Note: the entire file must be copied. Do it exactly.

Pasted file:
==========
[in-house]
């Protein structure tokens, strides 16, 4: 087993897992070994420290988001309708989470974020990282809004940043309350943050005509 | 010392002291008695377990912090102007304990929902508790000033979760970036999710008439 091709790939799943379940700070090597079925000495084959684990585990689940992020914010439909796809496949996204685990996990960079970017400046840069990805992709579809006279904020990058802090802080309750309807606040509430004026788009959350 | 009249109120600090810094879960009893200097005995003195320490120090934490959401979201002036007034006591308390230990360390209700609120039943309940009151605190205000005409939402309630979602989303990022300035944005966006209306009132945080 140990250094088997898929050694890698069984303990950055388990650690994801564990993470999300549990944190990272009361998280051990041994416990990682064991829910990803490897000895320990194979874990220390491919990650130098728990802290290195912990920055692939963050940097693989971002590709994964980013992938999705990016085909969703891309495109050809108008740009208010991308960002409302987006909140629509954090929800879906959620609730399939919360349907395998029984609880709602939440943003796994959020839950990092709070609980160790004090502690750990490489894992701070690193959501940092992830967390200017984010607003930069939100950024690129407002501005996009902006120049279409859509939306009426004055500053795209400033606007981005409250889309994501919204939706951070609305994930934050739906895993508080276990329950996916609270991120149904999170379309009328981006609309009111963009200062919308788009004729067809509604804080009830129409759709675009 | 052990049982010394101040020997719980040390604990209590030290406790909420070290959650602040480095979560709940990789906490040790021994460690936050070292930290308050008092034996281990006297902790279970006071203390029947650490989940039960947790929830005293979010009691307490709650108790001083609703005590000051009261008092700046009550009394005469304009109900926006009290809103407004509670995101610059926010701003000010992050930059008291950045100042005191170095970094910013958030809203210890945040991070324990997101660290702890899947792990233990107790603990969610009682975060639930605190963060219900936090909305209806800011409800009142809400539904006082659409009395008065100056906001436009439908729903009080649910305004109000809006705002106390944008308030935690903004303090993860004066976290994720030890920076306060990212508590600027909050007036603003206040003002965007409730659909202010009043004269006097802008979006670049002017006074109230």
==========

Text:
[in-house]
């Protein structure tokens, strides 16, 4: 087993897992070994420290988001309708989470974020990282809004940043309350943050005509 | 010392002291008695377990912090102007304990929902508790000033979760970036999710008439 091709790939799943379940700070090597079925000495084959684990585990689940992020914010439909796809496949996204685990996990960079970017400046840069990805992709579809006279904020990058802090802080309750309807606040509430004026788009959350 | 009249109120600090810094879960009893200097005995003195320490120090934490959401979201002036007034006591308390230990360390209700609120039943309940009151605190205000005409939402309630979602989303990022300035944005966006209306009132945080 140990250094088997898929050694890698069984303990950055388990650690994801564990993470999300549990944190990272009361998280051990041994416990990682064991829910990803490897000895320990194979874990220390491919990650130098728990802290290195912990920055692939963050940097693989971002590709994964980013992938999705990016085909969703891309495109050809108008740009208010991308960002409302987006909140629509954090929800879906959620609730399939919360349907395998029984609880709602939440943003796994959020839950990092709070609980160790004090502690750990490489894992701070690193959501940092992830967390200017984010607003930069939100950024690129407002501005996009902006120049279409859509939306009426004055500053795209400033606007981005409250889309994501919204939706951070609305994930934050739906895993508080276990329950996916609270991120149904999170379309009328981006609309009111963009200062919308788009004729067809509604804080009830129409759709675009 | 052990049982010394101040020997719980040390604990209590030290406790909420070290959650602040480095979560709940990789906490040790021994460690936050070292930290308050008092034996281990006297902790279970006071203390029947650490989940039960947790929830005293979010009691307490709650108790001083609703005590000051009261008092700046009550009394005469304009109900926006009290809103407004509670995101610059926010701003000010992050930059008291950045100042005191170095970094910013958030809203210890945040991070324990997101660290702890899947792990233990107790603990969610009682975060639930605190963060219900936090909305209806800011409800009142809400539904006082659409009395008065100056906001436009439908729903009080649910305004109000809006705002106390944008308030935690903004303090993860004066976290994720030890920076306060990212508590600027909050007036603003206040003002965007409730659909202010009043004269006097802008979006670049002017006074109230």